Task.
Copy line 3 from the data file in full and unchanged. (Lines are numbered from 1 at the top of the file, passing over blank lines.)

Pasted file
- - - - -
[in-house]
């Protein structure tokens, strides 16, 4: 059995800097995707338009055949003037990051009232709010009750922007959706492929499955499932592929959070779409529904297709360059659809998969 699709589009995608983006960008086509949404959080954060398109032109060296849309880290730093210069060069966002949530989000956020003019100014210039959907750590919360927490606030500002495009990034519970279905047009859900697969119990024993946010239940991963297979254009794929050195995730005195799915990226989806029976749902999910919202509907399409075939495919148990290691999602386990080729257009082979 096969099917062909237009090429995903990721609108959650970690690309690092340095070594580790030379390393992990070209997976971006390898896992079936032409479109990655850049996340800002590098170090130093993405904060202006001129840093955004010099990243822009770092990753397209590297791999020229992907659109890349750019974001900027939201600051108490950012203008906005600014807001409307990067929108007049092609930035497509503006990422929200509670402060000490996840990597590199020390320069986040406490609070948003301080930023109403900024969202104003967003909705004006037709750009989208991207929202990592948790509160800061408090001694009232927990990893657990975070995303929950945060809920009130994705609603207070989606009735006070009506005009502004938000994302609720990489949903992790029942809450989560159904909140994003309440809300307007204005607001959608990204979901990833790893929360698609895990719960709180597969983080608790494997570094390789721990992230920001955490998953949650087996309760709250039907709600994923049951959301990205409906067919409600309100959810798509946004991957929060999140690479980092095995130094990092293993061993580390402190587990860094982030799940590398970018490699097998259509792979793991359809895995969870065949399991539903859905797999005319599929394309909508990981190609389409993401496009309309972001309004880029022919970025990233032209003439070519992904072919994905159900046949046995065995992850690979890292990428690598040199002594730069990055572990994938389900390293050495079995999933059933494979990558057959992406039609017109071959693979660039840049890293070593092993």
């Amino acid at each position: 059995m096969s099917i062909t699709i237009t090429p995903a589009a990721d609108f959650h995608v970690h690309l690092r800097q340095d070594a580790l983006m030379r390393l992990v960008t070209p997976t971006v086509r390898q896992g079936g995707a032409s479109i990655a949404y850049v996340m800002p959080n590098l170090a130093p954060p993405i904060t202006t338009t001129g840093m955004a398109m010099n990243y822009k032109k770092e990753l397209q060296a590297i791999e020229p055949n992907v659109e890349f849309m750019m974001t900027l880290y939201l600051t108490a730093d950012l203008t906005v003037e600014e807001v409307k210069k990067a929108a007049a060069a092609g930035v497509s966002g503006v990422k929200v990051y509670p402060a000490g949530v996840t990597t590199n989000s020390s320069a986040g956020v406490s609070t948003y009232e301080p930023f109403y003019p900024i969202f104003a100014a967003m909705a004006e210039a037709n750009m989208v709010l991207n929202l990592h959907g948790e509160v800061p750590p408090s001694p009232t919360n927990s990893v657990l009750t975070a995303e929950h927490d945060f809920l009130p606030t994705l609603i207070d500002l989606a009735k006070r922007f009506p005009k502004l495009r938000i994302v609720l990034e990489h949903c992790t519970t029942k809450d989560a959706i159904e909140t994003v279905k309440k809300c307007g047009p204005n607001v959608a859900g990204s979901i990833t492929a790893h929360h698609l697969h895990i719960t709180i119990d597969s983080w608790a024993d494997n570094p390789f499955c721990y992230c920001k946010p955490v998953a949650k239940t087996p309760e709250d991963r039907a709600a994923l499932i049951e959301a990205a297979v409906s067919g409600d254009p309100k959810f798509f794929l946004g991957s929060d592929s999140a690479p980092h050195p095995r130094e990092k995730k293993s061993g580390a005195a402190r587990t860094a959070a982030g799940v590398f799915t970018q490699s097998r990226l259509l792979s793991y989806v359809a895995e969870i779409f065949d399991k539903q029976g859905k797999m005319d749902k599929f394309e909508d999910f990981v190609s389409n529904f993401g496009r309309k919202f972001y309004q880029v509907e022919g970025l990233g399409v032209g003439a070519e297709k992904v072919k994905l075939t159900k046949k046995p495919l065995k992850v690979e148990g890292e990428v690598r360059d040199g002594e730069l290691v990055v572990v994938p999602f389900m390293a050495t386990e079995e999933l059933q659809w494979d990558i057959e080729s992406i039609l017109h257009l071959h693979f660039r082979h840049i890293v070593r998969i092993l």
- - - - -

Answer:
């Amino acid at each position: 059995m096969s099917i062909t699709i237009t090429p995903a589009a990721d609108f959650h995608v970690h690309l690092r800097q340095d070594a580790l983006m030379r390393l992990v960008t070209p997976t971006v086509r390898q896992g079936g995707a032409s479109i990655a949404y850049v996340m800002p959080n590098l170090a130093p954060p993405i904060t202006t338009t001129g840093m955004a398109m010099n990243y822009k032109k770092e990753l397209q060296a590297i791999e020229p055949n992907v659109e890349f849309m750019m974001t900027l880290y939201l600051t108490a730093d950012l203008t906005v003037e600014e807001v409307k210069k990067a929108a007049a060069a092609g930035v497509s966002g503006v990422k929200v990051y509670p402060a000490g949530v996840t990597t590199n989000s020390s320069a986040g956020v406490s609070t948003y009232e301080p930023f109403y003019p900024i969202f104003a100014a967003m909705a004006e210039a037709n750009m989208v709010l991207n929202l990592h959907g948790e509160v800061p750590p408090s001694p009232t919360n927990s990893v657990l009750t975070a995303e929950h927490d945060f809920l009130p606030t994705l609603i207070d500002l989606a009735k006070r922007f009506p005009k502004l495009r938000i994302v609720l990034e990489h949903c992790t519970t029942k809450d989560a959706i159904e909140t994003v279905k309440k809300c307007g047009p204005n607001v959608a859900g990204s979901i990833t492929a790893h929360h698609l697969h895990i719960t709180i119990d597969s983080w608790a024993d494997n570094p390789f499955c721990y992230c920001k946010p955490v998953a949650k239940t087996p309760e709250d991963r039907a709600a994923l499932i049951e959301a990205a297979v409906s067919g409600d254009p309100k959810f798509f794929l946004g991957s929060d592929s999140a690479p980092h050195p095995r130094e990092k995730k293993s061993g580390a005195a402190r587990t860094a959070a982030g799940v590398f799915t970018q490699s097998r990226l259509l792979s793991y989806v359809a895995e969870i779409f065949d399991k539903q029976g859905k797999m005319d749902k599929f394309e909508d999910f990981v190609s389409n529904f993401g496009r309309k919202f972001y309004q880029v509907e022919g970025l990233g399409v032209g003439a070519e297709k992904v072919k994905l075939t159900k046949k046995p495919l065995k992850v690979e148990g890292e990428v690598r360059d040199g002594e730069l290691v990055v572990v994938p999602f389900m390293a050495t386990e079995e999933l059933q659809w494979d990558i057959e080729s992406i039609l017109h257009l071959h693979f660039r082979h840049i890293v070593r998969i092993l």